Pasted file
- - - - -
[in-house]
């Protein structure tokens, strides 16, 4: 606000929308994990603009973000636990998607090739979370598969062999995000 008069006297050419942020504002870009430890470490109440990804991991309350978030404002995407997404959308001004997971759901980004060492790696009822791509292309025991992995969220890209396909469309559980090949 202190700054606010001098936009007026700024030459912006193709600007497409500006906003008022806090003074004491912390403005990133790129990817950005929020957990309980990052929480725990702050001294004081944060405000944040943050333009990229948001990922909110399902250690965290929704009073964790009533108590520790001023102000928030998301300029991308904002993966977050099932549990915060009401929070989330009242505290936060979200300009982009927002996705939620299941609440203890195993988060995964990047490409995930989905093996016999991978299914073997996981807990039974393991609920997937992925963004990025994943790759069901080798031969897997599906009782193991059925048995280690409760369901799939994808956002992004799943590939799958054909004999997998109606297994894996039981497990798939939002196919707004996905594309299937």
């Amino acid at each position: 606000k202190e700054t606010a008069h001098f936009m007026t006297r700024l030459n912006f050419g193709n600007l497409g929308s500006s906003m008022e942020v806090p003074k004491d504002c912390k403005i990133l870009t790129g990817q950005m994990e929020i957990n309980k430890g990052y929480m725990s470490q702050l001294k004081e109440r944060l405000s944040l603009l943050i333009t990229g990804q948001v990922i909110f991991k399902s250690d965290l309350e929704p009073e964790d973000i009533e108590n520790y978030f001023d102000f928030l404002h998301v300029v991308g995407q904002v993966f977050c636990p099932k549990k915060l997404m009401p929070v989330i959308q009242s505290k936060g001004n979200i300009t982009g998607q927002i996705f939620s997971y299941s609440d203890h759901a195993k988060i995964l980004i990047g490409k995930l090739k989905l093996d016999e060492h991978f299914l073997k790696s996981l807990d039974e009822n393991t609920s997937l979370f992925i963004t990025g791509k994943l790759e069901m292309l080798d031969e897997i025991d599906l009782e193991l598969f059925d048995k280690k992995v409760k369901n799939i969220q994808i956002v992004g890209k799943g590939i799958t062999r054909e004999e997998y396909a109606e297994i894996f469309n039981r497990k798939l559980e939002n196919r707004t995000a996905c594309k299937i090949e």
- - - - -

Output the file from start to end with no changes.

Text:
[in-house]
């Protein structure tokens, strides 16, 4: 606000929308994990603009973000636990998607090739979370598969062999995000 008069006297050419942020504002870009430890470490109440990804991991309350978030404002995407997404959308001004997971759901980004060492790696009822791509292309025991992995969220890209396909469309559980090949 202190700054606010001098936009007026700024030459912006193709600007497409500006906003008022806090003074004491912390403005990133790129990817950005929020957990309980990052929480725990702050001294004081944060405000944040943050333009990229948001990922909110399902250690965290929704009073964790009533108590520790001023102000928030998301300029991308904002993966977050099932549990915060009401929070989330009242505290936060979200300009982009927002996705939620299941609440203890195993988060995964990047490409995930989905093996016999991978299914073997996981807990039974393991609920997937992925963004990025994943790759069901080798031969897997599906009782193991059925048995280690409760369901799939994808956002992004799943590939799958054909004999997998109606297994894996039981497990798939939002196919707004996905594309299937």
């Amino acid at each position: 606000k202190e700054t606010a008069h001098f936009m007026t006297r700024l030459n912006f050419g193709n600007l497409g929308s500006s906003m008022e942020v806090p003074k004491d504002c912390k403005i990133l870009t790129g990817q950005m994990e929020i957990n309980k430890g990052y929480m725990s470490q702050l001294k004081e109440r944060l405000s944040l603009l943050i333009t990229g990804q948001v990922i909110f991991k399902s250690d965290l309350e929704p009073e964790d973000i009533e108590n520790y978030f001023d102000f928030l404002h998301v300029v991308g995407q904002v993966f977050c636990p099932k549990k915060l997404m009401p929070v989330i959308q009242s505290k936060g001004n979200i300009t982009g998607q927002i996705f939620s997971y299941s609440d203890h759901a195993k988060i995964l980004i990047g490409k995930l090739k989905l093996d016999e060492h991978f299914l073997k790696s996981l807990d039974e009822n393991t609920s997937l979370f992925i963004t990025g791509k994943l790759e069901m292309l080798d031969e897997i025991d599906l009782e193991l598969f059925d048995k280690k992995v409760k369901n799939i969220q994808i956002v992004g890209k799943g590939i799958t062999r054909e004999e997998y396909a109606e297994i894996f469309n039981r497990k798939l559980e939002n196919r707004t995000a996905c594309k299937i090949e």